It would be shame that the public is sold a grand tale of how well things can be "if they just hand over the money for their benefit," yet the end result is that technology is used to justify doing less, and then turn it around to further harass, annoy, and otherwise do exactly the opposite of what the contracts intended to achieve.

There is a long history of abuse of power. Those who are in the know will abuse that power and information to their own ends. Human nature will only change when there are effective tools to ensure the public is given timely information about what corporations, officers, and public institutions are capable of doing: Creating outlandish lies, shifting attention and accountability, and otherwise doing the exact opposite of what would otherwise be considered to be something worth a public trust.

These days public institutions and corporations are quick to cite the "public benefit" and "public service" they provide, yet they continue to pinch pennies for their own profits, and all the while hope to avoid accountability.

It is very interesting how corporate officers, when in a pinch, tell a fanciful tale of why there is a problem or who is to blame. Yet, the evidence remains clear: That the original stories were fabricated, and the actual ones with the credibility problem remains the officers.

The public needs to be reminded of the facts and history to remain a credible force for both oversight and informed decisions. A world that prides itself on creating an Alice in Wonderland Environment of "saying one thing" but "doing the opposite" do little to inspire confidence or trust.

Rather, it is likely that XML tools could very well be the very system that ensures those most adverse to the public and free exchange of ideas go out of their way to create more fanciful tales. It is interesting to see how high they raise their voices to defend what they would have us believe is "not a problem."

So, why the big defense of that which wasn't apparently a problem?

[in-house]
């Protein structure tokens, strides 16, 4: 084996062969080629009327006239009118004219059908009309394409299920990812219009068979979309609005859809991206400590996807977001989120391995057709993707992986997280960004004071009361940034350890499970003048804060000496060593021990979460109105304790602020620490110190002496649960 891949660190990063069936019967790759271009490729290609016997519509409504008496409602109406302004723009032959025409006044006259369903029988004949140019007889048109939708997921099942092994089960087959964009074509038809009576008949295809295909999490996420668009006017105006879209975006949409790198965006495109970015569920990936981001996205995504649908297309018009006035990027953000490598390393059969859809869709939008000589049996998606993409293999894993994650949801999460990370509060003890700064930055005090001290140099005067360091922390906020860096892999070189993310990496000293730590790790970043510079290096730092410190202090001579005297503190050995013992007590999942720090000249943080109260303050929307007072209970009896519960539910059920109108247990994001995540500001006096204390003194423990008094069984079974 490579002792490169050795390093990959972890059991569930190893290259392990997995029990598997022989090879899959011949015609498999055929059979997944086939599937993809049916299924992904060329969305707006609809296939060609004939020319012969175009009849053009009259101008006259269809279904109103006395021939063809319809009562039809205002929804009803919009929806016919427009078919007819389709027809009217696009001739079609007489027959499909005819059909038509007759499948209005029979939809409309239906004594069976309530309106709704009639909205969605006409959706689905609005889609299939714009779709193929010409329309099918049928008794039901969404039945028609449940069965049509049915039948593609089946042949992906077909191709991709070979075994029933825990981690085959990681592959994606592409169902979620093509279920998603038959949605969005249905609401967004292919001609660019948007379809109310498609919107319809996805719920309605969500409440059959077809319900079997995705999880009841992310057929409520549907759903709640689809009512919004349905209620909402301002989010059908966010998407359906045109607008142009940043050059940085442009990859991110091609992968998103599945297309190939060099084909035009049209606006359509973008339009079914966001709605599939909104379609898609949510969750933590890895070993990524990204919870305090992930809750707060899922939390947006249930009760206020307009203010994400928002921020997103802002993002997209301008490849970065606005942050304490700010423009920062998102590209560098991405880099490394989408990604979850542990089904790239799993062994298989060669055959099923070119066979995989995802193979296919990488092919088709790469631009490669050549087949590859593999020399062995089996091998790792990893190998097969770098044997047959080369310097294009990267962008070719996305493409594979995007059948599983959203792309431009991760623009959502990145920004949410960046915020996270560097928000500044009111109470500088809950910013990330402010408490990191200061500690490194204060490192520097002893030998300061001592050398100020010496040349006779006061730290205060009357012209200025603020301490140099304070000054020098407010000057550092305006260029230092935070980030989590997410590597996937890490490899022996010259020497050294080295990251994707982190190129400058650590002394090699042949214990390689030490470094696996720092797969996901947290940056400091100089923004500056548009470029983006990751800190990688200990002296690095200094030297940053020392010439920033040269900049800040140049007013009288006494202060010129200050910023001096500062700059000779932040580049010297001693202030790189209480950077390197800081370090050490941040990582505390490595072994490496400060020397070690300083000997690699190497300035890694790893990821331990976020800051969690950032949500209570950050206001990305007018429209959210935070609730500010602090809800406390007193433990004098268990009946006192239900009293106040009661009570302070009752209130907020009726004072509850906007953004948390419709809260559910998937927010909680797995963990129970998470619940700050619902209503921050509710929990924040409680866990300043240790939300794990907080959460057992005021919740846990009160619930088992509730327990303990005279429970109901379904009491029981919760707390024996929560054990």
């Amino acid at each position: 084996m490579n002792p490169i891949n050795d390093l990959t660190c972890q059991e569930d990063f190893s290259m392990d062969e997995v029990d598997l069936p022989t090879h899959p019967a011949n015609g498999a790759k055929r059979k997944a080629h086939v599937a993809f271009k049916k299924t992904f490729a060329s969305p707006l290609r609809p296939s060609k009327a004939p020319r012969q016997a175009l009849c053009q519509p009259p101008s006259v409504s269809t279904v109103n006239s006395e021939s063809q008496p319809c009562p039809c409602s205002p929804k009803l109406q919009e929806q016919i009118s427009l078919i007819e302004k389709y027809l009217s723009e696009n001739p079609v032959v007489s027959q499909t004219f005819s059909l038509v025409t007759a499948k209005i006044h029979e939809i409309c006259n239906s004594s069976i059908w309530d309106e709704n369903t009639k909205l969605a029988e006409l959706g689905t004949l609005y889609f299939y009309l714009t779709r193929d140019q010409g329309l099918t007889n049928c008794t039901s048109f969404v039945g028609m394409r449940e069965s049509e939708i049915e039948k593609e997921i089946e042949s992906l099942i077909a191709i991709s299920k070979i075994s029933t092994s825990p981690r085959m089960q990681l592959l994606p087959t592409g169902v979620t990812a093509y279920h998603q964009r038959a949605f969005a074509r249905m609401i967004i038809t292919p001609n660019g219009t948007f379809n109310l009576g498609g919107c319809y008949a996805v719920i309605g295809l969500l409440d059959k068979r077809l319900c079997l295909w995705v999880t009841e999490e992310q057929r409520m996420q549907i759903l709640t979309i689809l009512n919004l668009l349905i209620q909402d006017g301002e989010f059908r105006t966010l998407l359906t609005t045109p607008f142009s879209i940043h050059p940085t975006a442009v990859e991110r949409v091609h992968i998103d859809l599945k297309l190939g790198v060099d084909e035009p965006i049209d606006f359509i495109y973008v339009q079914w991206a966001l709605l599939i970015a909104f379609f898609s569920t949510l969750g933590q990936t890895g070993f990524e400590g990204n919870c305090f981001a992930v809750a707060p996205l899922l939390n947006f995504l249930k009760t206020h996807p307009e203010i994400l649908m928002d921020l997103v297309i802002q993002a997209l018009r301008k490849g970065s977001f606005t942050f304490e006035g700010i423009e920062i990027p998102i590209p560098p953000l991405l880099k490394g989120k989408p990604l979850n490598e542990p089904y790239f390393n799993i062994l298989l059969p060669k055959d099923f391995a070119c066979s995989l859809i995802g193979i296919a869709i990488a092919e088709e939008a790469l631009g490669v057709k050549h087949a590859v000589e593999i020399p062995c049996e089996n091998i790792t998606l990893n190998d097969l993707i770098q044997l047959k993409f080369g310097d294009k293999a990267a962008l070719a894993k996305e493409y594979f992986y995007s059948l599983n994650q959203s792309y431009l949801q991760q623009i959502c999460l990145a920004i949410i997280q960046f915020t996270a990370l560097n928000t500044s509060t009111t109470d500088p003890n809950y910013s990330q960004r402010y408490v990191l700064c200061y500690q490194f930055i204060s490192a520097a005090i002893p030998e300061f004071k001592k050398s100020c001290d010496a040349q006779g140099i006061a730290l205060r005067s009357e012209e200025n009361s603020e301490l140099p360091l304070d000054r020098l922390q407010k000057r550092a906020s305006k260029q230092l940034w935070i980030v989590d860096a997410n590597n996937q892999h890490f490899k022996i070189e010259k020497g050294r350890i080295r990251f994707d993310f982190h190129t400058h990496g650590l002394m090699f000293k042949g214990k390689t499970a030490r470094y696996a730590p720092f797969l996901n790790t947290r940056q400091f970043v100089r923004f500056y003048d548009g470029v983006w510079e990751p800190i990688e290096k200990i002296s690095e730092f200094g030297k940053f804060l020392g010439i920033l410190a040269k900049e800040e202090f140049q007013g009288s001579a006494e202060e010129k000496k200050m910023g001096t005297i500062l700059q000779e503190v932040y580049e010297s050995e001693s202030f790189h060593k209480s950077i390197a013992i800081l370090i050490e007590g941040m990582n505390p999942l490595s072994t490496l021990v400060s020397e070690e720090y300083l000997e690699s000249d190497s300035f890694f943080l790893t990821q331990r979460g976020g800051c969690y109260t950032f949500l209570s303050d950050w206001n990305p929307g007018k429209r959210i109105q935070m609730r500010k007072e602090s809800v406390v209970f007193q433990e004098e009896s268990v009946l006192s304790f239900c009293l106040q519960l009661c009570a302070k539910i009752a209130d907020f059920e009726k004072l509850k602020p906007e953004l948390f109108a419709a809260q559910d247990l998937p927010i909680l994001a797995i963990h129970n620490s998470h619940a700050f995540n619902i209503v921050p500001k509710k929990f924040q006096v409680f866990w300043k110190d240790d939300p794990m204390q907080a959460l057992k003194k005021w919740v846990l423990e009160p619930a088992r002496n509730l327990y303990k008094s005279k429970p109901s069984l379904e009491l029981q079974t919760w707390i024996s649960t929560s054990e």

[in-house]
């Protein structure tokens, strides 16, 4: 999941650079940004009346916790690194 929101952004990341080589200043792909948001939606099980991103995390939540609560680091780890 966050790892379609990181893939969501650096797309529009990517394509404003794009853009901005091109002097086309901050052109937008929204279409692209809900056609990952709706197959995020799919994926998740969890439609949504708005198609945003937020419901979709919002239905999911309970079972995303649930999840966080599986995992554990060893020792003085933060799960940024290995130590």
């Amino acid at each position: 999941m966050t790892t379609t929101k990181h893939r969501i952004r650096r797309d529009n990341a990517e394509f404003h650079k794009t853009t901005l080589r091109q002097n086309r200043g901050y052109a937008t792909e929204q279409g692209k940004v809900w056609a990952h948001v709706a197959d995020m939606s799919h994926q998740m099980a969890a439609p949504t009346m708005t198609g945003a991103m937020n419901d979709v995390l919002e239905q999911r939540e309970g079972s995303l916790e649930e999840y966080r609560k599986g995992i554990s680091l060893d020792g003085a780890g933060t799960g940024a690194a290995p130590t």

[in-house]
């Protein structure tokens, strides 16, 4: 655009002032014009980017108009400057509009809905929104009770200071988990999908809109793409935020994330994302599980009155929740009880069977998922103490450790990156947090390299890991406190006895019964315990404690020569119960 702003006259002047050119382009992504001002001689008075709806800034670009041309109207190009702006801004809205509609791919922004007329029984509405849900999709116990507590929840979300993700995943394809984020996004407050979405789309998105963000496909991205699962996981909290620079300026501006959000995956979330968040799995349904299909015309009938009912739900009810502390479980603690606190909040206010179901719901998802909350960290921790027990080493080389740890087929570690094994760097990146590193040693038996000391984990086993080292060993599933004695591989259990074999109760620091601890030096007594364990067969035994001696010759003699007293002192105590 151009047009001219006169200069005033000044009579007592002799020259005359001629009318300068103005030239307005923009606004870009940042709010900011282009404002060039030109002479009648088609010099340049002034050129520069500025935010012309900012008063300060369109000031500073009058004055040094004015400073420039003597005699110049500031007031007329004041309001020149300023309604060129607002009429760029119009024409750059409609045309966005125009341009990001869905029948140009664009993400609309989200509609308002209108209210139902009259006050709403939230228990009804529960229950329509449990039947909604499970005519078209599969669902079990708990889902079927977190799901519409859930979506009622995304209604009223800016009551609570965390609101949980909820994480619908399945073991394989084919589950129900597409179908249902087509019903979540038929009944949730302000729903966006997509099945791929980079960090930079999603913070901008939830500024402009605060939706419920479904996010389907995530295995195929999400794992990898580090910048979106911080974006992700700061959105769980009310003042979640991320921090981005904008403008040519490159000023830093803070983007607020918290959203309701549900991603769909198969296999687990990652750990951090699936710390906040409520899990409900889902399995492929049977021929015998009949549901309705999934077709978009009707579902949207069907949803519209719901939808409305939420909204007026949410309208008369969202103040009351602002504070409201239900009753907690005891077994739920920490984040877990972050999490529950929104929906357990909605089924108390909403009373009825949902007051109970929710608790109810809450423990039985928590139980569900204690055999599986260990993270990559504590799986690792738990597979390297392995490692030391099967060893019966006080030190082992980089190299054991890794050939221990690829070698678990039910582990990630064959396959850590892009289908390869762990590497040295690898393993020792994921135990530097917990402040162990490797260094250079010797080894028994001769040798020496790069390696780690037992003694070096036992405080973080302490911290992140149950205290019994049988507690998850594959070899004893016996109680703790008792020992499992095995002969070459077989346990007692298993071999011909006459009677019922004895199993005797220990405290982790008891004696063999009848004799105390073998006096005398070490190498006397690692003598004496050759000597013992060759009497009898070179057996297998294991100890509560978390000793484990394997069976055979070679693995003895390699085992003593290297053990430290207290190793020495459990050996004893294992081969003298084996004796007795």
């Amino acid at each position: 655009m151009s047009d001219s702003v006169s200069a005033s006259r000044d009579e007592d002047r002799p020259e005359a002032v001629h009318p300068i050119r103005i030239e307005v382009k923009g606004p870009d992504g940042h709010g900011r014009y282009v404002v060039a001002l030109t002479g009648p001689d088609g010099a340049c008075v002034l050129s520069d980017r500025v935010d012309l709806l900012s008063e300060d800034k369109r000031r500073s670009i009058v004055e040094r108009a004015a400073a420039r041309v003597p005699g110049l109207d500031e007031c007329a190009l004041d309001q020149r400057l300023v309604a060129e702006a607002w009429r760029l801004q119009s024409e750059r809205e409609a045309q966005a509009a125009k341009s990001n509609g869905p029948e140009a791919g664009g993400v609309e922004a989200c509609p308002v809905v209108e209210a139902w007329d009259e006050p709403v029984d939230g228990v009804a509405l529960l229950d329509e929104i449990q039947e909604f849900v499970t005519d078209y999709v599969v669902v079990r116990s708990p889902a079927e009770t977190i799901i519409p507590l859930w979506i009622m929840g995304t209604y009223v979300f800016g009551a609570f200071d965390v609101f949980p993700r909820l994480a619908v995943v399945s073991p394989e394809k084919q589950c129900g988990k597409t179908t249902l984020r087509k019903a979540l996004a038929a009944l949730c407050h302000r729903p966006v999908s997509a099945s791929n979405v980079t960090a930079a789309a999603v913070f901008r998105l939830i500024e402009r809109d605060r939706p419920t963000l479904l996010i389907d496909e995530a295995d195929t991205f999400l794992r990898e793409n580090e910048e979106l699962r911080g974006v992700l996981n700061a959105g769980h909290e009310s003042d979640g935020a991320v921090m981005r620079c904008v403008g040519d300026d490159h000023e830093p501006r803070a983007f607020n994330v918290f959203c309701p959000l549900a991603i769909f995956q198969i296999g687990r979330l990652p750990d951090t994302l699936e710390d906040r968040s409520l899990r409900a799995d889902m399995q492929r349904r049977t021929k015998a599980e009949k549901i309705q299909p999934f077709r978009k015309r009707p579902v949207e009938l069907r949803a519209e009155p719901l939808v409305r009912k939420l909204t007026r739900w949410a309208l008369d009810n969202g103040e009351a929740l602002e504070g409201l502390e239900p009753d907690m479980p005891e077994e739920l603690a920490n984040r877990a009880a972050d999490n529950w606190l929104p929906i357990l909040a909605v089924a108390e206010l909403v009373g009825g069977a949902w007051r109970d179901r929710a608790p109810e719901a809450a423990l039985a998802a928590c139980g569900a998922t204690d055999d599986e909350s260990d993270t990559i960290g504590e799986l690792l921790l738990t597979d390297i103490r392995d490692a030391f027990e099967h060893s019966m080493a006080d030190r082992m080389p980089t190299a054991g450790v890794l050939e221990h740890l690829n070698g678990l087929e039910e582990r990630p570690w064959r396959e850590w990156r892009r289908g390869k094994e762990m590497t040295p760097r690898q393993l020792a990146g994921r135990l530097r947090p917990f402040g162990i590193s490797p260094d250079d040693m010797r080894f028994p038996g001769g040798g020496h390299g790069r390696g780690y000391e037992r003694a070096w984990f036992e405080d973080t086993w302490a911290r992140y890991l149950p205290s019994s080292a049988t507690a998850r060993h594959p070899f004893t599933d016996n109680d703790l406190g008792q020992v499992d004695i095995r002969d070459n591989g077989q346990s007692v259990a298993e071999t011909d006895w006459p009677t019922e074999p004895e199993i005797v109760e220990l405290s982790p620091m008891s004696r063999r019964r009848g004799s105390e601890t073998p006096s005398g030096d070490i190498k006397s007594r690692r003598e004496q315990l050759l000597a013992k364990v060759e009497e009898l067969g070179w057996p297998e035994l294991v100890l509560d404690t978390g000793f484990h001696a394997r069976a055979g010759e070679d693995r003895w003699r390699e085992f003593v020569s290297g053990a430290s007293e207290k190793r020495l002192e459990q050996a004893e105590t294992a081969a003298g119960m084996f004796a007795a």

If there was truly "nothing wrong" with what was occurring, why so quick to step forward with bellowing tones that there was nothing wrong?

The answer is that you continue to project onto your clients, the public, and those who actually see what is going on what you suffer from.

Yet, let us look at the contracts you have with those you do business with. On each count, the terms and conditions of that agreement stipulate a certain level of professionalism, staffing, response time, and a policy that no abuse occur.

Even your public use of these software systems is not without some cause for alarm. On one hand, we hear you dance and sing how wonderful the product or service is, yet just below the surface we find there are problems.

What is management's approach? Well, those who cannot justify their actions will go on the offensive, but call it a defense.

Why so arrogant, why so boisterous, and why so much going out of your way to discredit those who dare come forward? Answer: You have no defense.

Let's review the recent history. There were many conferences and discussions about the need to bring discipline. The public was lectured about what needed to happen to ensure that technology was actually put to good use.

Yet, what do we have? Corporations, officers, and those who are in the public trust now use the technology to monitor those who dare come forward. Is this an effective use of time and resources; or would it be not a better use of time to simply solve the problem?

The problem is leadership. Accountability. And setting the right tone. But what I find most interesting lately is how quickly IT companies will lecture the public about the "standard that the public is supposed to meet" and "what things the public should be expected to do," yet, we look under the hood...and who's engaging in the misconduct?

Interesting that those who profess to create tools to support the public, then use those tools to harass, annoy, and blog publicly about the public that they say they are supposed to serve.

There was a spam summit. There were recent proclamations against spamming and online abuse. Yet, at the same time we now find that members of the IT community were doing what they were supposedly fighting.